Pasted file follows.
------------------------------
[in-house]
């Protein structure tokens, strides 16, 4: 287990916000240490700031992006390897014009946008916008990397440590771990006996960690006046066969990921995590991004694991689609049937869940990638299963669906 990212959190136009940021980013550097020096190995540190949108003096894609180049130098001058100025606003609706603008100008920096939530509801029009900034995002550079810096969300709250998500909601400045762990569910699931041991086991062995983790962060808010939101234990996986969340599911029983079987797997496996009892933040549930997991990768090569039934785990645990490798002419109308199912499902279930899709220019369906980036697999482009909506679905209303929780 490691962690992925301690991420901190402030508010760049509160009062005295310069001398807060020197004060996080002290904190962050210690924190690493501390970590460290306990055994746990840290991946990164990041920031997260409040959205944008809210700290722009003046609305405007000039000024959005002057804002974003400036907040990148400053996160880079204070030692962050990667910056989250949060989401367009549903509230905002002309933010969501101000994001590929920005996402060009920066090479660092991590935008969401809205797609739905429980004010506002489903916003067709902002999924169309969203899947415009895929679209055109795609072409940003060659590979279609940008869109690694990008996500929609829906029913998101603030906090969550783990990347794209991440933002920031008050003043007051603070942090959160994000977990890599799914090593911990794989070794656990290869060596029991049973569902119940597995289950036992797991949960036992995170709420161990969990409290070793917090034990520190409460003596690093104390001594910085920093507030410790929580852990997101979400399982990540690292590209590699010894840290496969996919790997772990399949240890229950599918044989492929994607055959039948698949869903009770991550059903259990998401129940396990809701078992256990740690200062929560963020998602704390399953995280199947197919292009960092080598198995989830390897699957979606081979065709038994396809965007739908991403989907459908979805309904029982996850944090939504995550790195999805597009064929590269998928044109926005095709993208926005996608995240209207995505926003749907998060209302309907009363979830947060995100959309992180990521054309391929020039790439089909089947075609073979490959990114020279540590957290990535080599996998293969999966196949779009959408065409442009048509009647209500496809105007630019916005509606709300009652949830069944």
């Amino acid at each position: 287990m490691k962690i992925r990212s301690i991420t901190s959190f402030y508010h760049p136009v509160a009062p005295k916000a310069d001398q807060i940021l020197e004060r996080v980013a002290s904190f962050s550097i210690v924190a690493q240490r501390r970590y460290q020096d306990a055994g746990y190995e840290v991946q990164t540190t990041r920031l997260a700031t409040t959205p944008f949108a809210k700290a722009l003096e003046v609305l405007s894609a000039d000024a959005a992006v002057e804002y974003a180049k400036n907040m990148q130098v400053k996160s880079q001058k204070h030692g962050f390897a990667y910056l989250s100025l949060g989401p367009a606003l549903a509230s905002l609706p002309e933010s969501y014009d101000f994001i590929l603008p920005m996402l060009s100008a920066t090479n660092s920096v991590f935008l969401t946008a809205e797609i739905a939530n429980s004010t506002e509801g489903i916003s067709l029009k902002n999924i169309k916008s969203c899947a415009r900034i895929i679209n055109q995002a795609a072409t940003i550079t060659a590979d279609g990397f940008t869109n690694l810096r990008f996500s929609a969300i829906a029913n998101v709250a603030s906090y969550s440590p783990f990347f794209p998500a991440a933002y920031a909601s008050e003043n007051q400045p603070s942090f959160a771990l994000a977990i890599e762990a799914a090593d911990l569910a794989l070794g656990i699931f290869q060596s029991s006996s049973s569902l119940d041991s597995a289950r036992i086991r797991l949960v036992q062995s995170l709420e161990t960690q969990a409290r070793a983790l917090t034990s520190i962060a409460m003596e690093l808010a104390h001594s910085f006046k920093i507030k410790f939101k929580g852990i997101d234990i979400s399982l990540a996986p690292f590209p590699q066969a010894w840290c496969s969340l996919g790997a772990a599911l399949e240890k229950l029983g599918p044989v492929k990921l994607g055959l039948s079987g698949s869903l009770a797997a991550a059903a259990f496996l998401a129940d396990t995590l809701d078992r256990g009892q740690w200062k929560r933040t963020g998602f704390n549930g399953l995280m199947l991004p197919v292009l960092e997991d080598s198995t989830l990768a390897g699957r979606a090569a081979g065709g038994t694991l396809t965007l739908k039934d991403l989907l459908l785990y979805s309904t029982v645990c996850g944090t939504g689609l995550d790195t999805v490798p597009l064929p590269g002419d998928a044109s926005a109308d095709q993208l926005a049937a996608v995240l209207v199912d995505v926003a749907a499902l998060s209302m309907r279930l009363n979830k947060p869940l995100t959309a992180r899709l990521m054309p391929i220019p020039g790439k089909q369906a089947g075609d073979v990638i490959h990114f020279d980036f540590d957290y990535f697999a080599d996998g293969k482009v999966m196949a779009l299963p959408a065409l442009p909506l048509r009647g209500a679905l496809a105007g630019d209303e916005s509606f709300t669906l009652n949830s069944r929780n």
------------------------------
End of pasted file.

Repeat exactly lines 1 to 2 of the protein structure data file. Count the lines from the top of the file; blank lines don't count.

[in-house]
């Protein structure tokens, strides 16, 4: 287990916000240490700031992006390897014009946008916008990397440590771990006996960690006046066969990921995590991004694991689609049937869940990638299963669906 990212959190136009940021980013550097020096190995540190949108003096894609180049130098001058100025606003609706603008100008920096939530509801029009900034995002550079810096969300709250998500909601400045762990569910699931041991086991062995983790962060808010939101234990996986969340599911029983079987797997496996009892933040549930997991990768090569039934785990645990490798002419109308199912499902279930899709220019369906980036697999482009909506679905209303929780 490691962690992925301690991420901190402030508010760049509160009062005295310069001398807060020197004060996080002290904190962050210690924190690493501390970590460290306990055994746990840290991946990164990041920031997260409040959205944008809210700290722009003046609305405007000039000024959005002057804002974003400036907040990148400053996160880079204070030692962050990667910056989250949060989401367009549903509230905002002309933010969501101000994001590929920005996402060009920066090479660092991590935008969401809205797609739905429980004010506002489903916003067709902002999924169309969203899947415009895929679209055109795609072409940003060659590979279609940008869109690694990008996500929609829906029913998101603030906090969550783990990347794209991440933002920031008050003043007051603070942090959160994000977990890599799914090593911990794989070794656990290869060596029991049973569902119940597995289950036992797991949960036992995170709420161990969990409290070793917090034990520190409460003596690093104390001594910085920093507030410790929580852990997101979400399982990540690292590209590699010894840290496969996919790997772990399949240890229950599918044989492929994607055959039948698949869903009770991550059903259990998401129940396990809701078992256990740690200062929560963020998602704390399953995280199947197919292009960092080598198995989830390897699957979606081979065709038994396809965007739908991403989907459908979805309904029982996850944090939504995550790195999805597009064929590269998928044109926005095709993208926005996608995240209207995505926003749907998060209302309907009363979830947060995100959309992180990521054309391929020039790439089909089947075609073979490959990114020279540590957290990535080599996998293969999966196949779009959408065409442009048509009647209500496809105007630019916005509606709300009652949830069944």